Baltimore Orioles

Orioles manager Buck Showalter knows short starts need to stop with inflexible roster

Orioles starting pitcher Kevin Gausman, left, gathers himself as the Twins Brian Dozier rounds the bases after hitting the first pitch of the game into the left-field stand for a solo home run.

With a pair of free-agent pitchers in Andrew Cashner and Alex Cobb who represented a strong investment in their rotation and an expected year of progress from Dylan Bundy and Kevin Gausman, the Orioles built their starting rotation — and roster in general — to accommodate the inflexibility around their roster.

They only have one relief pitcher they can option to the minor leagues — Miguel Castro — but the hope was they wouldn't need to be shuffling in long relievers to cover for short starts as often, if at all.


Through three games, one of which was five innings from Andrew Cashner and the other four from Gausman, that has been tested in a big way.

"I think because of some of the challenges we had last year, it is something, I'm sure," manager Buck Showalter said. "But I think our guys are mature enough to know that those things have a way of changing really quickly. I think between Andrew and Alex, and some of our other guys, we know that Chris [Tillman] is capable of better and we hope that starts tomorrow. We're going to hold onto the thought that [we] are going to not have situations like that as often as we did last year. The last couple days, it's been like that, though."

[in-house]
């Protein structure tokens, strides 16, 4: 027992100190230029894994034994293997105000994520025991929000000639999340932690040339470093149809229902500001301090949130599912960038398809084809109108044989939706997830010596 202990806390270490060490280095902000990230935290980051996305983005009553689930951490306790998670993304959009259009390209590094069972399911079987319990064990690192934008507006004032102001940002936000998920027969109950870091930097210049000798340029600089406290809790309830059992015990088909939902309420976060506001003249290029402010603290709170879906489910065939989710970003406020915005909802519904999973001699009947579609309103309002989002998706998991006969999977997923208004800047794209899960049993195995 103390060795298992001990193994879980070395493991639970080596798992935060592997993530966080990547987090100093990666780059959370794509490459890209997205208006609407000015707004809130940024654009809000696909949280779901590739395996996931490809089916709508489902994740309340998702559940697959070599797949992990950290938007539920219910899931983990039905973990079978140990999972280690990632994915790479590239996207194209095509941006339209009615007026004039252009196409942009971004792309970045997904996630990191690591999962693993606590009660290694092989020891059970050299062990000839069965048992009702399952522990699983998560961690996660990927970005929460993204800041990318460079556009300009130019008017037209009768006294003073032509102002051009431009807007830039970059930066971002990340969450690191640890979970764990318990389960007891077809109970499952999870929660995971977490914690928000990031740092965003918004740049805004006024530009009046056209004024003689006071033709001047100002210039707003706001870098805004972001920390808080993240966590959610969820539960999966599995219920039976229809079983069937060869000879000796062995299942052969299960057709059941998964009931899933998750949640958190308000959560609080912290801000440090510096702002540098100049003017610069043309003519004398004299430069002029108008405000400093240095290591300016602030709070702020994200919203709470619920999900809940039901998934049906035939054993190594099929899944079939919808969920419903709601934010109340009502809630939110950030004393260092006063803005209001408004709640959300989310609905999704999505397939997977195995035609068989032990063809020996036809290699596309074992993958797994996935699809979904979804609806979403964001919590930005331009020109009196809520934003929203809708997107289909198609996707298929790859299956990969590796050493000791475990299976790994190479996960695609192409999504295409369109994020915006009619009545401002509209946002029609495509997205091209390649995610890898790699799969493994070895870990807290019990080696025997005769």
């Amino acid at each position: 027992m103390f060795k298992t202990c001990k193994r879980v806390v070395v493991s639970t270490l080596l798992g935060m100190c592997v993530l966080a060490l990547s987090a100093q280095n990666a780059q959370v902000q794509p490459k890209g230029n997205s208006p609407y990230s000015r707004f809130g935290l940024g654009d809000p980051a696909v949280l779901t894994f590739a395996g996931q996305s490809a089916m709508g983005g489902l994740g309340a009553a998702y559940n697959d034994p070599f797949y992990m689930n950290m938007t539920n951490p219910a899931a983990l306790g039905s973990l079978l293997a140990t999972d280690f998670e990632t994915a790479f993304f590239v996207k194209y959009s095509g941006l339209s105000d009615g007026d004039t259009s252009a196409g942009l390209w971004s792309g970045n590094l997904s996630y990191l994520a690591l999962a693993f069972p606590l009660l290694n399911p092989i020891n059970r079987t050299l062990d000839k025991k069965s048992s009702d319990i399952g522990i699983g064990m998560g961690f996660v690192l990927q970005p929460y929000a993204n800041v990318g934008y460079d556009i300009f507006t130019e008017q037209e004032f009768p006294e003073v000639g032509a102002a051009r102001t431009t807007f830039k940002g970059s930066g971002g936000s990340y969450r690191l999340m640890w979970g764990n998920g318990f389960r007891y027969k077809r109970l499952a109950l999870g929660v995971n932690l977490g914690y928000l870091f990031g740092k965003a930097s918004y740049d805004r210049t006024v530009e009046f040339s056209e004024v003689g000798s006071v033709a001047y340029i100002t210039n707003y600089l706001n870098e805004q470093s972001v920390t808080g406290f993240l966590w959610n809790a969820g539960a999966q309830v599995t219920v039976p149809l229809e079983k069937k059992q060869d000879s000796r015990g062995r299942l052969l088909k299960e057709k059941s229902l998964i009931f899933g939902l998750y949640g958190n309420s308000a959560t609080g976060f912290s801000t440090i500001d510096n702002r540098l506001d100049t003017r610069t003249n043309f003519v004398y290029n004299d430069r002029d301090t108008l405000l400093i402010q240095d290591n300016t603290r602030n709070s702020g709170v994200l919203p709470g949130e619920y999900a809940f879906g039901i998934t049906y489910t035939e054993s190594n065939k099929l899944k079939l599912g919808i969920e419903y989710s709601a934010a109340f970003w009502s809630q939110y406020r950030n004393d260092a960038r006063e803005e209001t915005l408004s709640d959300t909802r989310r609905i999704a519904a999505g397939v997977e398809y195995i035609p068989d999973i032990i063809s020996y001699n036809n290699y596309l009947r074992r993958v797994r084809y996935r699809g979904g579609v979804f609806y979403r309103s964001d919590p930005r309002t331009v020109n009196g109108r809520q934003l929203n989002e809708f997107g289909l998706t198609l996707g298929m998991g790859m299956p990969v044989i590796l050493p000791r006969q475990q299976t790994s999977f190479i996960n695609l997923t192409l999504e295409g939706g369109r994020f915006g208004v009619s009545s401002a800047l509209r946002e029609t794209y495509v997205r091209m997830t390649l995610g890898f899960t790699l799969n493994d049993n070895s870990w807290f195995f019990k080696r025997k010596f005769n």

The Orioles certainly aren't in the right span to test out how it could work. They embark on a seven-game road trip with three games at the World Champion Houston Astros then four at the New York Yankees, with little ability to cover if things go sideways.

They have Nestor Cortes Jr., Darren O'Day, and Castro fresh for Monday's start, when Tillman looks to set his 2018 season off on a good note. Mike Wright Jr. follows on Tuesday before turning things back over to Dylan Bundy, who is coming off seven shutout innings on Opening Day.

Wright is keeping Cobb's rotation spot warm at this point, and they'll likely need to send out a reliever with an option then keep their pitching staff and bench at full strength, so bullpen moves might not be on the horizon much before then. Cobb is expected to build up to six innings in the minor leagues.

Showalter is right to believe things will turn around — the Orioles season essentially hinges on it. But with the first-month schedule they have, facing all five American League playoff teams before May, it's not exactly a good time to ease into it.